The author is owner of Kline Consulting and former corporate director of engineering and broadcast IT for several radio companies.
The large choice of codecs available on the market can be overwhelming. Here are some important points managers should take into consideration when defining their audio transport strategy and shopping for new gear.
- In today’s terms, does everyone on the team understand what a codec is and how it is used?
This might seem like a basic question that anyone can answer; but often, depending on the person you ask, the definition will vary. Years ago, we thought of a codec as a simple singular compression and decompression scheme or device. But the term “codec” has taken on a more general definition, which can sometimes be interchanged with STL, microwave, transmission path, etc. So before you go down the path of integrating new codec technology into your facility, make sure everyone on the team is familiar with the current models and configurations of the codecs on the market. Codecs today comprise many technologies and come in various sizes, shapes and price tags.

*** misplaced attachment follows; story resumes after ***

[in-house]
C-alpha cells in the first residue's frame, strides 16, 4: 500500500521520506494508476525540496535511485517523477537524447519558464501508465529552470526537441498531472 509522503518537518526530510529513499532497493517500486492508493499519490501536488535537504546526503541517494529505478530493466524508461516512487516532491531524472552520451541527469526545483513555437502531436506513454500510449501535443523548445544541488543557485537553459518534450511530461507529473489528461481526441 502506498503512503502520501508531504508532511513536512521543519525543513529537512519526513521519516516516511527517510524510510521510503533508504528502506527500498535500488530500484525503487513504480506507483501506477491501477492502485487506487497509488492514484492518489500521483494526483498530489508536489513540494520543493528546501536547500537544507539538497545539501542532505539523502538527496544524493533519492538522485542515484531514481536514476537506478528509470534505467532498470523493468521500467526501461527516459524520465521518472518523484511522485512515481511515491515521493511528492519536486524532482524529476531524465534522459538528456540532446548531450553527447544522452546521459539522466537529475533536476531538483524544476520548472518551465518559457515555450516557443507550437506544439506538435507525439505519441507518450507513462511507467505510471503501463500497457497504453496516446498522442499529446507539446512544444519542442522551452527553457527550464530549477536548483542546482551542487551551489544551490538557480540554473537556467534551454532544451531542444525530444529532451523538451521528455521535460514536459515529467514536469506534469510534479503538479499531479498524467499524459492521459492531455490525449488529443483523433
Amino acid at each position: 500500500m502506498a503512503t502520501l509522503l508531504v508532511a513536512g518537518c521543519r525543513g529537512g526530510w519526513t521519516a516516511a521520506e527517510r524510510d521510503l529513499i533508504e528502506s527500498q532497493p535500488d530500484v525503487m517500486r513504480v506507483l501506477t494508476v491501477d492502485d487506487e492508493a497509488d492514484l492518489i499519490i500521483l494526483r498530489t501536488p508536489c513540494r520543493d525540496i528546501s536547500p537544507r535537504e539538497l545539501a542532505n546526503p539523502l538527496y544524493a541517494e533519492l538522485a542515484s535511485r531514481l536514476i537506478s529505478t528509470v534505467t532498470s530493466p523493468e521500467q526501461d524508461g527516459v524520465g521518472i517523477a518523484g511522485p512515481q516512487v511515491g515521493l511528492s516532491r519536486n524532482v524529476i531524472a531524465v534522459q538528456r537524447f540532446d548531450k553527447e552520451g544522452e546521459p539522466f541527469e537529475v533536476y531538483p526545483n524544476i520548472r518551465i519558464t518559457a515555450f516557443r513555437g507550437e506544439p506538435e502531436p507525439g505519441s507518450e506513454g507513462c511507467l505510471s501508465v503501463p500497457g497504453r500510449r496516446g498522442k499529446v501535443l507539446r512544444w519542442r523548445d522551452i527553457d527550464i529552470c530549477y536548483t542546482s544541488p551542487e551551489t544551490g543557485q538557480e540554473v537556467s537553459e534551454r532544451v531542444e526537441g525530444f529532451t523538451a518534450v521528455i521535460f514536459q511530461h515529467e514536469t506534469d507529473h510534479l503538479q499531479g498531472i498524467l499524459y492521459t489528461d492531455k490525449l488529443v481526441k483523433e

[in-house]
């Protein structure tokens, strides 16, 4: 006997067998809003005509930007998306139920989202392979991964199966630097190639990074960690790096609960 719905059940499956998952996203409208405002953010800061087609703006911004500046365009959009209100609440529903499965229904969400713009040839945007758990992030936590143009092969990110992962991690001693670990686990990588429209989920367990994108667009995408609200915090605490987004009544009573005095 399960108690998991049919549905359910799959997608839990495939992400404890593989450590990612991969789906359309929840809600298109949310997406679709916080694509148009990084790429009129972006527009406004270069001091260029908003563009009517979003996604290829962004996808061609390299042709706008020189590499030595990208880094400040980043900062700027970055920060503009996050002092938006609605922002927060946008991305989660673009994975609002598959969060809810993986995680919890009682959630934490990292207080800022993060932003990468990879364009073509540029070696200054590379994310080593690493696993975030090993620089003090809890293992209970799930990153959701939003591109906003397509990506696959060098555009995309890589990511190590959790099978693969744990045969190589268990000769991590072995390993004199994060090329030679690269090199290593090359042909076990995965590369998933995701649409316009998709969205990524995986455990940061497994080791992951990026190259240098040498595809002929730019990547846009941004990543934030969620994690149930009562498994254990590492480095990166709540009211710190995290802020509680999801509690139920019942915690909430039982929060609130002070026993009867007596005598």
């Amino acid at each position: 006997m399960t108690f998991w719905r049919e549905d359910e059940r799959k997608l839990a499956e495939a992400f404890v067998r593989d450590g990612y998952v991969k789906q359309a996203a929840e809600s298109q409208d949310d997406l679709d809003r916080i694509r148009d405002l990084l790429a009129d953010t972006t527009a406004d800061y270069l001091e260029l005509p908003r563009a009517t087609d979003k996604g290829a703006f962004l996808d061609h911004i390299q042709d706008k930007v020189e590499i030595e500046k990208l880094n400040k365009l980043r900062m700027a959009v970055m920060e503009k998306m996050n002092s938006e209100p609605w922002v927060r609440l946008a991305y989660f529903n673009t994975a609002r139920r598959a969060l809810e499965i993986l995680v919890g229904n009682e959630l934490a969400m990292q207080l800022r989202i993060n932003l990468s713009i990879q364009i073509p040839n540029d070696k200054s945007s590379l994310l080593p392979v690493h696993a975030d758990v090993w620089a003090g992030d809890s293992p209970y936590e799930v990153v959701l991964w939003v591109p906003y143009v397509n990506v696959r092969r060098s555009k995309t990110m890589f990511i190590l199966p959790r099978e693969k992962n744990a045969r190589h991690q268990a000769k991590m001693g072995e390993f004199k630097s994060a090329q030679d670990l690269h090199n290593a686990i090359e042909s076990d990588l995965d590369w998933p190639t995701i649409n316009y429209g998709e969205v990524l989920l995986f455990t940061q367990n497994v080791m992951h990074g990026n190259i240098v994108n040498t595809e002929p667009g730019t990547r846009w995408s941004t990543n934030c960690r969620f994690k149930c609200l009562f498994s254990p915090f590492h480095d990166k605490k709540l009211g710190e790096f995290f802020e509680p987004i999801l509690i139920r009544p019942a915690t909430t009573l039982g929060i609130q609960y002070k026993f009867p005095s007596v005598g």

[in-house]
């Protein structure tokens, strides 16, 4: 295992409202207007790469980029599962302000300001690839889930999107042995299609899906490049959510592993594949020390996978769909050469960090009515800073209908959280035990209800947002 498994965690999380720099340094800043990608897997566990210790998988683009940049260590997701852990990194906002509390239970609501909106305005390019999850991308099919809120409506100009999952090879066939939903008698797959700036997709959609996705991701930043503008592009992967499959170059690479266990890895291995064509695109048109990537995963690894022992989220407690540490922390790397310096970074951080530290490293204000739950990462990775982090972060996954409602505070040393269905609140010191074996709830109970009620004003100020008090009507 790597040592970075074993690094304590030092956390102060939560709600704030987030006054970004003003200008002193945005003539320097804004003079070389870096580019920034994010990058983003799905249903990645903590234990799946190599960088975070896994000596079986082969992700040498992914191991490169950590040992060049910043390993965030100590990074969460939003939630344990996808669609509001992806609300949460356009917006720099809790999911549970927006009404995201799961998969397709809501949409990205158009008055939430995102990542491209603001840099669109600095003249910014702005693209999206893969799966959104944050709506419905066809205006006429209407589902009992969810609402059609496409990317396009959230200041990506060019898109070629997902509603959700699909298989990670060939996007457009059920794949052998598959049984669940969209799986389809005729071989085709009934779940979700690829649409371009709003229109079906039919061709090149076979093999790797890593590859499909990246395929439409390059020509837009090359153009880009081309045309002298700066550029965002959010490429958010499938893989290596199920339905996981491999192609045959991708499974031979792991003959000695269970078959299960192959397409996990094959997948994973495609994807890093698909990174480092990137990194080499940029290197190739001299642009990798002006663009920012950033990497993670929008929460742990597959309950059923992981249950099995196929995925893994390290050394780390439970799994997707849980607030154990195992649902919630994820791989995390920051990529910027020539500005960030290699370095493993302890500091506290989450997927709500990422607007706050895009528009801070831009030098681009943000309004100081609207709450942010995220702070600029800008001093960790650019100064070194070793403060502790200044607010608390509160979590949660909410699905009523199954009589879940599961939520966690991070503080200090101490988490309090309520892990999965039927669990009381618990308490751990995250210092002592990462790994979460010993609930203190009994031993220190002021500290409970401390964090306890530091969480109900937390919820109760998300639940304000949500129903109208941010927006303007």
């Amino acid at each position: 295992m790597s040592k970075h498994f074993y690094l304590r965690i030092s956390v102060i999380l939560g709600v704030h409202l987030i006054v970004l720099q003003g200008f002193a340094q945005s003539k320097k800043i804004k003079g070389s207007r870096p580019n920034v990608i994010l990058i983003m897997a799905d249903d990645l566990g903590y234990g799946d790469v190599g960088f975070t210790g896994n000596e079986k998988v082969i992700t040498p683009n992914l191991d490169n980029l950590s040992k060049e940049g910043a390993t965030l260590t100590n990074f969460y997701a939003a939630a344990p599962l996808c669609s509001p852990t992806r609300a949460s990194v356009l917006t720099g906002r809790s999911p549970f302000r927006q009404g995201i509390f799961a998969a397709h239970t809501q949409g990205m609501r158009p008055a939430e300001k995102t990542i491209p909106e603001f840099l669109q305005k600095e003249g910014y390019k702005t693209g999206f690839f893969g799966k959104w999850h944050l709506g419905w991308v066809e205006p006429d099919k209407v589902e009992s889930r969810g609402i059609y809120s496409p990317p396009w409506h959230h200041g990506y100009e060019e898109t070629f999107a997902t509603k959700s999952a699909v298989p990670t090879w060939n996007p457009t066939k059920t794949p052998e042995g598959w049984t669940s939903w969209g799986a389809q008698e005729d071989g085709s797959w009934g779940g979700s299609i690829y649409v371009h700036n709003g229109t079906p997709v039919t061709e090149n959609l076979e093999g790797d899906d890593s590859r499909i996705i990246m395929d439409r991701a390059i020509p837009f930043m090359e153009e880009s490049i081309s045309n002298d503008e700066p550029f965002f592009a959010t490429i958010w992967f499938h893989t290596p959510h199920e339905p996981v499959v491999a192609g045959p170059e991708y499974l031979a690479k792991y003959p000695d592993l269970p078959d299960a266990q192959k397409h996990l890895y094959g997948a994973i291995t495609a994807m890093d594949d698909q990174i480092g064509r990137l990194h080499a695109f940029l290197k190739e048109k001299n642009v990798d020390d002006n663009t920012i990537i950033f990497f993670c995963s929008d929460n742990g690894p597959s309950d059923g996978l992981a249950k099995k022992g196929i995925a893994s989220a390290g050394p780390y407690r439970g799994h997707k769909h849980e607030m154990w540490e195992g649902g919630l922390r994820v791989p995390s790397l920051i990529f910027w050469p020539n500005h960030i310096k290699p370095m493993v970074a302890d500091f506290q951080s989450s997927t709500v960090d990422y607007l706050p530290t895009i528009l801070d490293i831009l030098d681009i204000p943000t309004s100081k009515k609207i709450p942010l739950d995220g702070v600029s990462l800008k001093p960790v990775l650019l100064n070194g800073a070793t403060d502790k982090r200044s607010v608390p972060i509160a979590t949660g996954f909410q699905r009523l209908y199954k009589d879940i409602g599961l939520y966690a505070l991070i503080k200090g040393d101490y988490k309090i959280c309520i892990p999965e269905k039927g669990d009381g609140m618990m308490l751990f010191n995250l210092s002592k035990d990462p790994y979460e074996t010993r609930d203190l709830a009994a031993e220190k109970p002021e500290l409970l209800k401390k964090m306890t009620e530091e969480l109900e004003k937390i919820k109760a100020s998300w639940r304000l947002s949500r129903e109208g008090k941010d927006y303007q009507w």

- Is this a simple codec replacement project or something bigger in scope?
In my consulting practice, I meet many managers who start off by asking about a simple codec recommendation. By the time we finish talking, we both realize that there is a bigger picture to consider involving several codec brands and models. By asking the right questions and walking through the technical workflow of the building, we learn that there are pending, among other things, STL, remote broadcast and even on-air telephone system needs, all of which could involve codec purchases. So before the codec selection and quoting process begins, ask yourself whether this is a limited scope project or something broader. You may save money and increase efficiency on your capital spend by reviewing the larger picture up front.